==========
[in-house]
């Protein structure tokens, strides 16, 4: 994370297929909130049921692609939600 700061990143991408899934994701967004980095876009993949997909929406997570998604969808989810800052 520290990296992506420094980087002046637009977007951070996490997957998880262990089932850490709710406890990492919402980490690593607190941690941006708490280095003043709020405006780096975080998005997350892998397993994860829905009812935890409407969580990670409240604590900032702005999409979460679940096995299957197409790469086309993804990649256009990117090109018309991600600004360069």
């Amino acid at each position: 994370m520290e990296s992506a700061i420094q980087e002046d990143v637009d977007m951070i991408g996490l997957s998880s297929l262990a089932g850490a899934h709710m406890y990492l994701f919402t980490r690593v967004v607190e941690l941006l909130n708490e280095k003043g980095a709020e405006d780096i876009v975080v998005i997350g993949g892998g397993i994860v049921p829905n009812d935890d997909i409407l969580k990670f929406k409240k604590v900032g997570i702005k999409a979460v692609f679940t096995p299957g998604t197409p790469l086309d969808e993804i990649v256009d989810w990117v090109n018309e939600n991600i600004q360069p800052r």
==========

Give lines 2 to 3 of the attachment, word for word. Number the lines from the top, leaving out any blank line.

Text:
């Protein structure tokens, strides 16, 4: 994370297929909130049921692609939600 700061990143991408899934994701967004980095876009993949997909929406997570998604969808989810800052 520290990296992506420094980087002046637009977007951070996490997957998880262990089932850490709710406890990492919402980490690593607190941690941006708490280095003043709020405006780096975080998005997350892998397993994860829905009812935890409407969580990670409240604590900032702005999409979460679940096995299957197409790469086309993804990649256009990117090109018309991600600004360069």
């Amino acid at each position: 994370m520290e990296s992506a700061i420094q980087e002046d990143v637009d977007m951070i991408g996490l997957s998880s297929l262990a089932g850490a899934h709710m406890y990492l994701f919402t980490r690593v967004v607190e941690l941006l909130n708490e280095k003043g980095a709020e405006d780096i876009v975080v998005i997350g993949g892998g397993i994860v049921p829905n009812d935890d997909i409407l969580k990670f929406k409240k604590v900032g997570i702005k999409a979460v692609f679940t096995p299957g998604t197409p790469l086309d969808e993804i990649v256009d989810w990117v090109n018309e939600n991600i600004q360069p800052r």